Lately there has been talk on Crochet Partners about the attitude that some knitters have toward crocheters. I wonder where this started and why? Some say it started way back when the well-to-do ladies knitted with fine yarns, while their maids had to crochet to make extra money.
And why is it that some knitters who only know how to knit snub their noses when they see someone crocheting? Those of us who crochet certainly don't feel the same when seeing someone knitting! Could it be that the knitters who only know how to knit are jealous because they don't know how to crochet?
Crochet and knitting both require the use of yarn or thread, so I don't know why after all these years there is still a look of horror on some knitters' faces when they find out you're a crocheter!
Even some yarn shop owners refuse to sell to crocheter. The shop owner is losing out on sales by not selling yarn to ANYONE who wants to buy it, no matter what you're going to do with it.
I can imagine someone going into a yarn shop and buying a lovely yarn with the intention of using it for staking tomatoes because it would "look pretty" in the garden.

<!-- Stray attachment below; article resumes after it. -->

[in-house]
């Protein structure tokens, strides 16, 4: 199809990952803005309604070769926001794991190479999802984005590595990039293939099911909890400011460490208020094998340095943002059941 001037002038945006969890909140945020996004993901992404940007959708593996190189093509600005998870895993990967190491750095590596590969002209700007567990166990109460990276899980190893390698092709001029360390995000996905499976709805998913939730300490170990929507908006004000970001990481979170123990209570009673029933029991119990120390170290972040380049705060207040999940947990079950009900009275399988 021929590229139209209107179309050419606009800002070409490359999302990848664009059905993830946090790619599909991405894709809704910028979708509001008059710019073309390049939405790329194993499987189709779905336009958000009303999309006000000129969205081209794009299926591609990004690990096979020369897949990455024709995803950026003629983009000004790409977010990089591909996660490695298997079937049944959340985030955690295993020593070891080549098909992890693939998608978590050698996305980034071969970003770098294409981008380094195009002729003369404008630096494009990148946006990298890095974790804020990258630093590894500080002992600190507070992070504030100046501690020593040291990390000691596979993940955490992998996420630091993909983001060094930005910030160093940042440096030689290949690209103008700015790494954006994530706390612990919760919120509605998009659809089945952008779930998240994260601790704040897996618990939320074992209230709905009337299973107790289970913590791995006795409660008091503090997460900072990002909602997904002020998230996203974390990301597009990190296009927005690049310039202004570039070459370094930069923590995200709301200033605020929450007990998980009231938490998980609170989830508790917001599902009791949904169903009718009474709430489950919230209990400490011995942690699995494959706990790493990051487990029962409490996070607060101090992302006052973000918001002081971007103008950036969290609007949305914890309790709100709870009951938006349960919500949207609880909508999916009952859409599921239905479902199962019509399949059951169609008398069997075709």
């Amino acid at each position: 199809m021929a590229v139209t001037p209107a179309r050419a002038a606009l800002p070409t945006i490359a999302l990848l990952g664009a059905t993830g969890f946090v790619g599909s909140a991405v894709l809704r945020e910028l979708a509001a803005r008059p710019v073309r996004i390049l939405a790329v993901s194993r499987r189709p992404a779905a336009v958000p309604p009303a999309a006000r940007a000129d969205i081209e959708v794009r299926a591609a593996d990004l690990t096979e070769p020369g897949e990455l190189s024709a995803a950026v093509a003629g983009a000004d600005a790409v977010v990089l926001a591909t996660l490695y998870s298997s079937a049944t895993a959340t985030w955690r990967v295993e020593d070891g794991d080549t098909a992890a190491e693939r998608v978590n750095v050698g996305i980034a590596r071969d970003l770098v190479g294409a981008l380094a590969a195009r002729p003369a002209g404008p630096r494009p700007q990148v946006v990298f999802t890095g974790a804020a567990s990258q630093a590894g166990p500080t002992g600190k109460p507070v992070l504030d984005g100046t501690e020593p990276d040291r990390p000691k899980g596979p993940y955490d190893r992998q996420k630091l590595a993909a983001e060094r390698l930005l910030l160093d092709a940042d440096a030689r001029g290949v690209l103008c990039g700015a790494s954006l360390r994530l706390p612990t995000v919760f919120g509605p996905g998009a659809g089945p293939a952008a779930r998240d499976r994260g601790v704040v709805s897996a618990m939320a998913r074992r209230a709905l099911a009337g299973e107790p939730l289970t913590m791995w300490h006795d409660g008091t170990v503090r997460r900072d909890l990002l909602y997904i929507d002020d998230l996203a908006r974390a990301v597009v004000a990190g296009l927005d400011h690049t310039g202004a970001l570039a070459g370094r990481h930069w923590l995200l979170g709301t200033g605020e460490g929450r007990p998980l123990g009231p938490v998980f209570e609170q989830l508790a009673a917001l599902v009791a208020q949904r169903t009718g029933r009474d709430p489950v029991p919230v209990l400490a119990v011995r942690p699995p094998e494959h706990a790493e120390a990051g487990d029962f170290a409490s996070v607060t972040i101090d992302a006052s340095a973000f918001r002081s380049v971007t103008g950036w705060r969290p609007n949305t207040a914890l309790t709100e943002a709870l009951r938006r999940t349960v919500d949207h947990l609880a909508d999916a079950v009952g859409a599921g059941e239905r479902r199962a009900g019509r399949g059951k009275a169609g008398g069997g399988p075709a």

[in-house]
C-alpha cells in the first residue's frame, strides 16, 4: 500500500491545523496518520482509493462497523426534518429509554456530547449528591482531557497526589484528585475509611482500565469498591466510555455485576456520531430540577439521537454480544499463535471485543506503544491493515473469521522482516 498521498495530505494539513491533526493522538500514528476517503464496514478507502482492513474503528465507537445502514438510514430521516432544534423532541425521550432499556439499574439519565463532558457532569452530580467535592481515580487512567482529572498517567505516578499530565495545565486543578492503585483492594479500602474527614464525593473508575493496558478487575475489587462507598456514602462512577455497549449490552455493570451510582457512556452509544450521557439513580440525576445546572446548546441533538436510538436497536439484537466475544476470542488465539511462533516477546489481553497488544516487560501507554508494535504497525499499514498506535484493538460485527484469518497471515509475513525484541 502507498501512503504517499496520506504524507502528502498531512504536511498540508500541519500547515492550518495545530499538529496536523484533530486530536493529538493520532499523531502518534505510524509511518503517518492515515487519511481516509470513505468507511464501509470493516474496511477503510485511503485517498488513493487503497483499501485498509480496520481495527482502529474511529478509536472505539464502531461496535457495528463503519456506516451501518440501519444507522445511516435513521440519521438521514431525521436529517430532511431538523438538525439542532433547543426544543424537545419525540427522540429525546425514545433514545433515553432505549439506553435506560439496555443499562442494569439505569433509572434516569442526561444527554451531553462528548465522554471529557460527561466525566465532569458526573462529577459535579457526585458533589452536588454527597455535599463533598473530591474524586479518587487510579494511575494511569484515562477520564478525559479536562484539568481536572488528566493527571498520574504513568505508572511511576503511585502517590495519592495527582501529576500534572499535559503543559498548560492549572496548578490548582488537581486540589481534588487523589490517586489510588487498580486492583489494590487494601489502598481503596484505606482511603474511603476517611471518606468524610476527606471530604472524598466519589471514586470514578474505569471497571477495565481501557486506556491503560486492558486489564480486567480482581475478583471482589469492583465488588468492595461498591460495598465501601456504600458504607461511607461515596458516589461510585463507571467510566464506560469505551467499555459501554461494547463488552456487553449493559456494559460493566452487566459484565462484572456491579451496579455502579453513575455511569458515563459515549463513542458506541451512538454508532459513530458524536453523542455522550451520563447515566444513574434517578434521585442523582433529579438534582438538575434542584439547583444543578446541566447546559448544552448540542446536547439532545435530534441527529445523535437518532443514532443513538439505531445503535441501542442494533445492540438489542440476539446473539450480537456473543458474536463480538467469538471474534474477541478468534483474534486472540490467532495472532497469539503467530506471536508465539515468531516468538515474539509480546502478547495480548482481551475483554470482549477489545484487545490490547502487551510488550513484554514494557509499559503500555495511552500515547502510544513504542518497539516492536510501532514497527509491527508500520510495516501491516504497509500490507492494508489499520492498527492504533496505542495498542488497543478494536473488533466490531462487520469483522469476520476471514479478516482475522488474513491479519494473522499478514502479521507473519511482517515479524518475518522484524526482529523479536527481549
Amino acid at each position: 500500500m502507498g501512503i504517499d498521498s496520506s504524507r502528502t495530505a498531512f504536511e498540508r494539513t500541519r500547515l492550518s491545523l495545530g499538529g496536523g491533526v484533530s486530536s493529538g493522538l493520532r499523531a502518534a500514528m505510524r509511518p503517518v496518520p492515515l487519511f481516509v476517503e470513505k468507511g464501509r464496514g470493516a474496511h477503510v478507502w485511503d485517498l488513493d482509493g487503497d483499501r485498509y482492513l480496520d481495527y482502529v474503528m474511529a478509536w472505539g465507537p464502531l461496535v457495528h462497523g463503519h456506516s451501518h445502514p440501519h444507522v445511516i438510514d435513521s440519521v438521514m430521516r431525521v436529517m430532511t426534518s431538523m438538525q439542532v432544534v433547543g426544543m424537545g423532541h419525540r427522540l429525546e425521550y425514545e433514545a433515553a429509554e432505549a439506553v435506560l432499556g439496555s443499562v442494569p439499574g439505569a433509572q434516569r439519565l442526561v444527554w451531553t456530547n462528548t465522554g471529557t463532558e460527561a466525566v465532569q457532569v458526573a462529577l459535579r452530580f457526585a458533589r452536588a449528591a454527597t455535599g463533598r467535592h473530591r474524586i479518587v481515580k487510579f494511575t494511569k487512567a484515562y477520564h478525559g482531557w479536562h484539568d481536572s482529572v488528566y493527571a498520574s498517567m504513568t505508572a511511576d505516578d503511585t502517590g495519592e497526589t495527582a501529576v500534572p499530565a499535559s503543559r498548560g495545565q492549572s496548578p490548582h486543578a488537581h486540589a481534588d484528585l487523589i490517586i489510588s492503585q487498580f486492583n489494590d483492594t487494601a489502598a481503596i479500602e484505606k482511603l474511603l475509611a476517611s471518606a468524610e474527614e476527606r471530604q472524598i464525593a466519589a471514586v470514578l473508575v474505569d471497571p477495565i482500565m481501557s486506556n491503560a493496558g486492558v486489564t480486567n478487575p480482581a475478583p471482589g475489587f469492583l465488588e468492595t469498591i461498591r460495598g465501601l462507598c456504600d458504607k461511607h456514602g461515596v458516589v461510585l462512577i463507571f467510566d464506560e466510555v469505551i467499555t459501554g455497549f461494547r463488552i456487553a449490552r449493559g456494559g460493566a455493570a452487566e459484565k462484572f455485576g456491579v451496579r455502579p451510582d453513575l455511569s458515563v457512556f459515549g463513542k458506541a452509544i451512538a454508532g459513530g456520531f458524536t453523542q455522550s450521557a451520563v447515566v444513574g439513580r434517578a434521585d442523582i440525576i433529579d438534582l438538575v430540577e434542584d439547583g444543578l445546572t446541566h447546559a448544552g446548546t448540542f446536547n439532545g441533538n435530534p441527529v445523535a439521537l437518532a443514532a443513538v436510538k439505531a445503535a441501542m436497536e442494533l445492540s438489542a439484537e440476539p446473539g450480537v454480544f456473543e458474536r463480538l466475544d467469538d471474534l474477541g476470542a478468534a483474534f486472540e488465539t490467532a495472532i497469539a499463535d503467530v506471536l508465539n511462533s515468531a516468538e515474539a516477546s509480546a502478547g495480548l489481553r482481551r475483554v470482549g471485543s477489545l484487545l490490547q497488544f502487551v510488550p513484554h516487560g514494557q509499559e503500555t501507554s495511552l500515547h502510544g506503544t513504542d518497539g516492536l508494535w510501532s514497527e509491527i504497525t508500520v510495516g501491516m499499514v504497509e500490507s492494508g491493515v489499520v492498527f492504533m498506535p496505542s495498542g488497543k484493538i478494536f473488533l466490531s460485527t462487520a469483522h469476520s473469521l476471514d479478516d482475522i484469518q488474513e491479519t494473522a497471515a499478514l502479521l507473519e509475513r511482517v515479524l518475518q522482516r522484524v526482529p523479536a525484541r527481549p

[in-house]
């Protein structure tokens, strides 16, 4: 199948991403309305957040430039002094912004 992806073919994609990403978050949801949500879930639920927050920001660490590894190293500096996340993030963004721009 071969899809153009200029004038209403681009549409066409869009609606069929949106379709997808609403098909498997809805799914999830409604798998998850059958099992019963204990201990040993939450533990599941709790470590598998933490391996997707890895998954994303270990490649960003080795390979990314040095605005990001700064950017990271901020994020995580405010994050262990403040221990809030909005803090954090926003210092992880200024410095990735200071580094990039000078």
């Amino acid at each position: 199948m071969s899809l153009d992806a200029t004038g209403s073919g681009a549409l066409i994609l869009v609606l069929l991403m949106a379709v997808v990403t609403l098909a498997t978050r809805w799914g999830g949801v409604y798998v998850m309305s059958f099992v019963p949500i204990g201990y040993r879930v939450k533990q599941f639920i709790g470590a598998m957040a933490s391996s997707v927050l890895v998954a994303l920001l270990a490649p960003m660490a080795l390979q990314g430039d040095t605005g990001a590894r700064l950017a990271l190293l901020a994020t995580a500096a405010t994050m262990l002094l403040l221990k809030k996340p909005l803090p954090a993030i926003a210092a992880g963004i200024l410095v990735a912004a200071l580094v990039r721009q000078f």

Hmm...now that's an idea on what to do with your oddball skeins of fun fur! Use it to stake your tomato plants!
Since I both knit AND crochet, I can go to any yarn shop and buy yarn and not feel like an idiot when I see all the ladies there with knitting needles. I can knit with the best of them.
I will say this, though. If I don't see anything regarding crochet in a yarn shop, I don't even MENTION crochet because I know the owner is not crochet friendly.
Thank goodness the shop I go to has yarns that will work with knitting or crochet, even though they may a bit more expensive than the yarns you get at a big box store.
Yesterday I bought several skeins of Cascade Sierra for CROCHETING a shawl with it. I can crochet a shawl much faster than I can knit it, but knitting one is more challenging. However, if I want it done quickly, it has to be crocheted.
22 hours ago